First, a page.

Because normally its seen that if the Institutional holders are more and the stock prices have fallen like 9 pins then you can expect a decent price which can be higher than the floor price laid down by the promoters of the company during delisting.
But if the promoter’s shareholding is more in the company than chances of getting higher prices then laid down as floor price by the promoters becomes less.
Thus before participating newly into a delisting, one should always check the current shareholding pattern to understand their chances of making money from the delisting.
The recent buzz of Vedanta to Delisting its shares:
Vedanta Resources (the promoter) has agreed to buy back the public shareholding of Vedanta Ltd at a floor or indicative offer price of Rs 87.50. This price is not the final price.
The Company will then require approvals of minority shareholders by way of a special resolution adopted through postal ballot.
This would require at least two times votes in favour of the delisting proposal. In addition, Vedanta would need to obtain regulatory approvals in India and the US, given its ADRs listed on NYSE and approvals from its creditors and Exchanges.
It will then set a final floor price and initiate a reverse book building process.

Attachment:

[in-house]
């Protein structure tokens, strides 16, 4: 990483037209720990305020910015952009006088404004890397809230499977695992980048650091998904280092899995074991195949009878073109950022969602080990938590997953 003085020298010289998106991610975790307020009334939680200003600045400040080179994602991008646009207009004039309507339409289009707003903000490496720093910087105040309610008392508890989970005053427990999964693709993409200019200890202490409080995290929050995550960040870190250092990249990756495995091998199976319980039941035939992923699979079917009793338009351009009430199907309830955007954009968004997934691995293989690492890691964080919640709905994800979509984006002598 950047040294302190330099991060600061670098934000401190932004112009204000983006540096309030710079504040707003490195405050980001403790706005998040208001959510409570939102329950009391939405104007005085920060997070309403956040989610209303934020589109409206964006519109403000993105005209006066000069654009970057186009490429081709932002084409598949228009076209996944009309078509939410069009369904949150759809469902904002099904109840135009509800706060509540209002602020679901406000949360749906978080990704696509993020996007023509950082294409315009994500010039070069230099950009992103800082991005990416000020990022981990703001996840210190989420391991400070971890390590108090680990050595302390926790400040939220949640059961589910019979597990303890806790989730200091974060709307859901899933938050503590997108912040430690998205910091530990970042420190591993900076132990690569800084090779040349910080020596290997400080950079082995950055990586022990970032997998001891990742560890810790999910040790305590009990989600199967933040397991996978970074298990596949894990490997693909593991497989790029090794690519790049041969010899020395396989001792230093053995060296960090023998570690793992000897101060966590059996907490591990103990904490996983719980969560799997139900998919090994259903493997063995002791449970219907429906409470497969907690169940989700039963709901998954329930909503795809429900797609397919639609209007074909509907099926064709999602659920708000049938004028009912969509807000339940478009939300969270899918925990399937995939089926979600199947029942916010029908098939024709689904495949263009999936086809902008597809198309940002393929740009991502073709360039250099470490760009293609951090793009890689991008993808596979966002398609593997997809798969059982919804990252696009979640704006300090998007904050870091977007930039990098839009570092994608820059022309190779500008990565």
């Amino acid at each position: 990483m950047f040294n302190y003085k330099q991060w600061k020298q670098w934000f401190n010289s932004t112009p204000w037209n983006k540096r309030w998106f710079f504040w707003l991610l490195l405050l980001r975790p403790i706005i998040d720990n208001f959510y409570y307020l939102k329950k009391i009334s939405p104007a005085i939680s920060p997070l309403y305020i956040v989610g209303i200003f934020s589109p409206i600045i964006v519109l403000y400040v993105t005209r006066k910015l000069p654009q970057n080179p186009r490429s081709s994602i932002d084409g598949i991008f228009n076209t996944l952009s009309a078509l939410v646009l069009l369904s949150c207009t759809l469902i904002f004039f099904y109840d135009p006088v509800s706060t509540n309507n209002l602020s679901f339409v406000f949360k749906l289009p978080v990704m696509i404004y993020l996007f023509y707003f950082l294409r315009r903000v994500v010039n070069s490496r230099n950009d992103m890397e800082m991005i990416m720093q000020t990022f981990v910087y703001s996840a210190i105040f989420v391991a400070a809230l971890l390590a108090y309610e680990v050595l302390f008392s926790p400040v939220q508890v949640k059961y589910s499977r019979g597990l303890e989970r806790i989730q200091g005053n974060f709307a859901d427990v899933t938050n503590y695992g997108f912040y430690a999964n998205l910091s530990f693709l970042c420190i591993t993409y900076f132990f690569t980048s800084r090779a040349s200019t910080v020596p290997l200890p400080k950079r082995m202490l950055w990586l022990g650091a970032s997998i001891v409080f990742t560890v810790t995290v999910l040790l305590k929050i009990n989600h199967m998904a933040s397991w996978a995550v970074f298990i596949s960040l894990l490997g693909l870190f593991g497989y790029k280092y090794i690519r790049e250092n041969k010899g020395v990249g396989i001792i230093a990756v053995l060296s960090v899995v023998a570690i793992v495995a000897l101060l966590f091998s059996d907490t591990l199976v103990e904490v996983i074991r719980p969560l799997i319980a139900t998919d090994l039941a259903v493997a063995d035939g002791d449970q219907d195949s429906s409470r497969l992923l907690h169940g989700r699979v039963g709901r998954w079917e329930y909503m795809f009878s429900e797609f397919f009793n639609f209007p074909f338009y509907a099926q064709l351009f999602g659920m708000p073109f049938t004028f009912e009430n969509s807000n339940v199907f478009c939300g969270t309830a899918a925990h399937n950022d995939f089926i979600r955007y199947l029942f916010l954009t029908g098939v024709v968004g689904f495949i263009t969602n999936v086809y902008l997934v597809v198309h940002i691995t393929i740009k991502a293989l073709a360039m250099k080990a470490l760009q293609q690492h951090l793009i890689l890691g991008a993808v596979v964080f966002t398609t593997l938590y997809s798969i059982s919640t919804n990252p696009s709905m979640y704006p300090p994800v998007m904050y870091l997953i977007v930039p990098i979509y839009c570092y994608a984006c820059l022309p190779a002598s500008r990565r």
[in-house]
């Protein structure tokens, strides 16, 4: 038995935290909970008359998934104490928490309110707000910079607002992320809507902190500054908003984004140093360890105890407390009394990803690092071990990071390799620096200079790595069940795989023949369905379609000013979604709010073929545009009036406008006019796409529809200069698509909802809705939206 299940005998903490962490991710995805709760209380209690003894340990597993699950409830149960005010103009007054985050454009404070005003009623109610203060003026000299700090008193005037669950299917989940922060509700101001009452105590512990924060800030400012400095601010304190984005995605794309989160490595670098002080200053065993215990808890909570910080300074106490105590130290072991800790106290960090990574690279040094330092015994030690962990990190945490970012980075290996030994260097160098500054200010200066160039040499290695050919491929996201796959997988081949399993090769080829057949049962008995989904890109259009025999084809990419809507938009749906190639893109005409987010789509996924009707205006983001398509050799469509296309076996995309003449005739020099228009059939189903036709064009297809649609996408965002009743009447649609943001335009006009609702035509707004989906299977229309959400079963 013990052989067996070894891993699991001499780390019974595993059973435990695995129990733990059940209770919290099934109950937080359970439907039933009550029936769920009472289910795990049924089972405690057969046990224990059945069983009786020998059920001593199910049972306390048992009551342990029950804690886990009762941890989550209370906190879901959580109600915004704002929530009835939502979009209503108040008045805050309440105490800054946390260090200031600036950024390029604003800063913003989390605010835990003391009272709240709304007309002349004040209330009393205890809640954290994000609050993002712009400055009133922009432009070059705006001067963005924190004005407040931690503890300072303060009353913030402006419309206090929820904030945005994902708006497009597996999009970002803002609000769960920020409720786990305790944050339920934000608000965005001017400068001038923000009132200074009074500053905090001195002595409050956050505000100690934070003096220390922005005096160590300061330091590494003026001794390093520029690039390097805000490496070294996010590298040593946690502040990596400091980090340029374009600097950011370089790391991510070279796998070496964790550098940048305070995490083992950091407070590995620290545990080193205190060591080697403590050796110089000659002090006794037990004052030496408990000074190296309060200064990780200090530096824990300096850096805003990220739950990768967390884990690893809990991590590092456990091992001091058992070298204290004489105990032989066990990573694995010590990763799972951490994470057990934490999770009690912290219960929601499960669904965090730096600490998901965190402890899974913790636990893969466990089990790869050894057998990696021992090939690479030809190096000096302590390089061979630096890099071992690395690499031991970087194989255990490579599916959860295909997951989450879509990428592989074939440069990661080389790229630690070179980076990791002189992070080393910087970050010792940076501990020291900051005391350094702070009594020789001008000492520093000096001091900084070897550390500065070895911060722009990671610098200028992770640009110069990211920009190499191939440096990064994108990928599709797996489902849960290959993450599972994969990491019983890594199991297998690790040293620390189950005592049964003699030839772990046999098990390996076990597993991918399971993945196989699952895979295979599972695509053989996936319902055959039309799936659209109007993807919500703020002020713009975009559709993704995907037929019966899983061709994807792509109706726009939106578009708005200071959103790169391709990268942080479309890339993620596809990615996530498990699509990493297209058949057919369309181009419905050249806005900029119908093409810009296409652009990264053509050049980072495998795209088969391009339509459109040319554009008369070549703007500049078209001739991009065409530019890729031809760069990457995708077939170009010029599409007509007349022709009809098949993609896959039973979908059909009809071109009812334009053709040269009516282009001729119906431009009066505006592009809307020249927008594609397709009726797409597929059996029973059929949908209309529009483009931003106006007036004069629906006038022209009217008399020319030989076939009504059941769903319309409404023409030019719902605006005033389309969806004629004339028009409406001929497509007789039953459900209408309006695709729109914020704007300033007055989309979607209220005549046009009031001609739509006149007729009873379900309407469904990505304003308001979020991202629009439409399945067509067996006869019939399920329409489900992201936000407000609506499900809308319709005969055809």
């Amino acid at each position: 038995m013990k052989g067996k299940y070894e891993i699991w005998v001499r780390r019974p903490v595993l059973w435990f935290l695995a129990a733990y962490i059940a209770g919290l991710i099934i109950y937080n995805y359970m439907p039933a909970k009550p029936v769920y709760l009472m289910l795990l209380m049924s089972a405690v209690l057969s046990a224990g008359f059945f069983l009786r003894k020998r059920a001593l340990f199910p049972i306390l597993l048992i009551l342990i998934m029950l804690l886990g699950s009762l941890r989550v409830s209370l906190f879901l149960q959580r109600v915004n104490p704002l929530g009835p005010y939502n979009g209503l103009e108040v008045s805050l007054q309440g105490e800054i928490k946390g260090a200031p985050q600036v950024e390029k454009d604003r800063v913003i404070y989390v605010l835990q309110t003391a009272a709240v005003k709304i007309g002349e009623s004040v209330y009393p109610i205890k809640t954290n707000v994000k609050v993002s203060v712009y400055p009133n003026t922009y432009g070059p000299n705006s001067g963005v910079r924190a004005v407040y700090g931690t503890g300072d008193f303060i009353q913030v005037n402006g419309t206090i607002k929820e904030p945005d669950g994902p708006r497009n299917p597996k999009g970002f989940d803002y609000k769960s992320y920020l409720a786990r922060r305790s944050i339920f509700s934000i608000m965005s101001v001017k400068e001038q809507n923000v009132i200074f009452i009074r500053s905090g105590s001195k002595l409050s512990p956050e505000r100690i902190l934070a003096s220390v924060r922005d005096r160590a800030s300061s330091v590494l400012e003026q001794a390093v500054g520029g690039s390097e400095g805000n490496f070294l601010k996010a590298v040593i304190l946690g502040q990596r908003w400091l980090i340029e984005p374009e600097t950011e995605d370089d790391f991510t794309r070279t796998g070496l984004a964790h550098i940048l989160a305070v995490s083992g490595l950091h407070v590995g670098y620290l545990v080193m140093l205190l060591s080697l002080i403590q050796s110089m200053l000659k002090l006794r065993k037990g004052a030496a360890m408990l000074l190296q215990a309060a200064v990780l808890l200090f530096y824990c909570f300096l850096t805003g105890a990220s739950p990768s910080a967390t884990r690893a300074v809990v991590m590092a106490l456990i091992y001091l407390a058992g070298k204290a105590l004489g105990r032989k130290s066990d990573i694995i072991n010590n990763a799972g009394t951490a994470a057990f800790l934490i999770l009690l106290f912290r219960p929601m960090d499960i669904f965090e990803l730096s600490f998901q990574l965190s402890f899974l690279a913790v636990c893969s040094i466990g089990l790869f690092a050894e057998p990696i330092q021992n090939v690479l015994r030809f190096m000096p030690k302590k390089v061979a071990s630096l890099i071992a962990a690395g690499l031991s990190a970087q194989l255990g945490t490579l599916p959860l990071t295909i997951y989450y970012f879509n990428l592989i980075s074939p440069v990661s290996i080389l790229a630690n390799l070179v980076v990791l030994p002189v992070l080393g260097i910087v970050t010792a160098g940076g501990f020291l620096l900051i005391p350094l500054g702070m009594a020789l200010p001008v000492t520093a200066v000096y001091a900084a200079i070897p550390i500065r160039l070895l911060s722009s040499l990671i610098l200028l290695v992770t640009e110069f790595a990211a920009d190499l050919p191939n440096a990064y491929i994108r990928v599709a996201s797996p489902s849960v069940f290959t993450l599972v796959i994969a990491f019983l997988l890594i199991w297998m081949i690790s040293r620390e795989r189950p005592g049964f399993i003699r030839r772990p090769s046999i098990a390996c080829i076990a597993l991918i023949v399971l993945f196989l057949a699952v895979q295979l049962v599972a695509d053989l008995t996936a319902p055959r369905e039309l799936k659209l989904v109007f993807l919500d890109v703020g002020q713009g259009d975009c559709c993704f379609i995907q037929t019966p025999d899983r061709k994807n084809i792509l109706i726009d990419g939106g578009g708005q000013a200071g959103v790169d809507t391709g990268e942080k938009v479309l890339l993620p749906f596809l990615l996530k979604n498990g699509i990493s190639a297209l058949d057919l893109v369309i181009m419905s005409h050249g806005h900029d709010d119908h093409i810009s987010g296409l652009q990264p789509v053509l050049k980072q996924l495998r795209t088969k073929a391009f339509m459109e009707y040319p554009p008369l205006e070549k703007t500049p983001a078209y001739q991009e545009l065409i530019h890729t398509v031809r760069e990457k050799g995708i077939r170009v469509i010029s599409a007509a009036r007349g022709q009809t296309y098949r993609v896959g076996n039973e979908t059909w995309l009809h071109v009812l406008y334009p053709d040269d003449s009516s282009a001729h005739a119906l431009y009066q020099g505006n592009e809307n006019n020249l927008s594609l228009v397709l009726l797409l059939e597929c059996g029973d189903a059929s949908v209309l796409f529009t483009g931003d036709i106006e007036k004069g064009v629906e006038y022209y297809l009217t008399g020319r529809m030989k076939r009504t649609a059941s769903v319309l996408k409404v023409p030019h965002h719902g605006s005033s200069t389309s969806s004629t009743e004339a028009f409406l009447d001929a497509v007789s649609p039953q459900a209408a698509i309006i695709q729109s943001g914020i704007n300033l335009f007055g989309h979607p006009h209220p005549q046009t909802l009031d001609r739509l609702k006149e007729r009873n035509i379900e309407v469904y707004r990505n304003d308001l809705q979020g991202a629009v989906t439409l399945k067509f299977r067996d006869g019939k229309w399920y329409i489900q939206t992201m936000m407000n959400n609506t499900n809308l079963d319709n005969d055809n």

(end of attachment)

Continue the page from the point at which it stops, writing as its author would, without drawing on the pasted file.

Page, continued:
The promoter group currently owns 51.06% (excluding ADRs) and 50.14% (including ADRs) of Vedanta while the rest is held by institutional investors and minority shareholders.
Also Read: Guide on Share Valuation
The promoter group has made an offer to acquire all the balance shareholding (subject to a minimum of 90% post-offer) to voluntary delist the company from stock exchanges
Shareholders can quote a higher price for tendering their shares. If promoters are serious about the delisting of shares, they may have to shell out a higher price than the indicative offer price just like Essar Oil.
The final exit price will be determined in such a way that it would increase promoter shareholding to 90%.
If a person does not tender unknowingly or knowingly during the delisting period than they can tender it within the year of the delisting closure date.
The promoters will then have the discretion to accept or reject the final exit price.
Once all the approvals are in place, the delisting process will take 3 to 6 months subject to delays due to litigation.
- Delisting of shares is the route undertaken by companies to make their companies private from the public.
- Delisting is beneficial to companies in the sense that compliance and regulations get reduced once they are delisted.
- Delisting has been carried on in the past voluntarily when promoters get too many restrictions from the stakeholders to take their company forward or when they do not want to keep up to the listing norms from the exchanges.
- Thus for the ease of doing business, many companies delist their shares and many also delist to play with frauds and irregularities as they are no more listed so they are not required to adhere strictly to norms laid down.
Good article…please clarify if a person unable to tender shares during delisting..what happens…is he eligible for the benefits like profits share etc in the company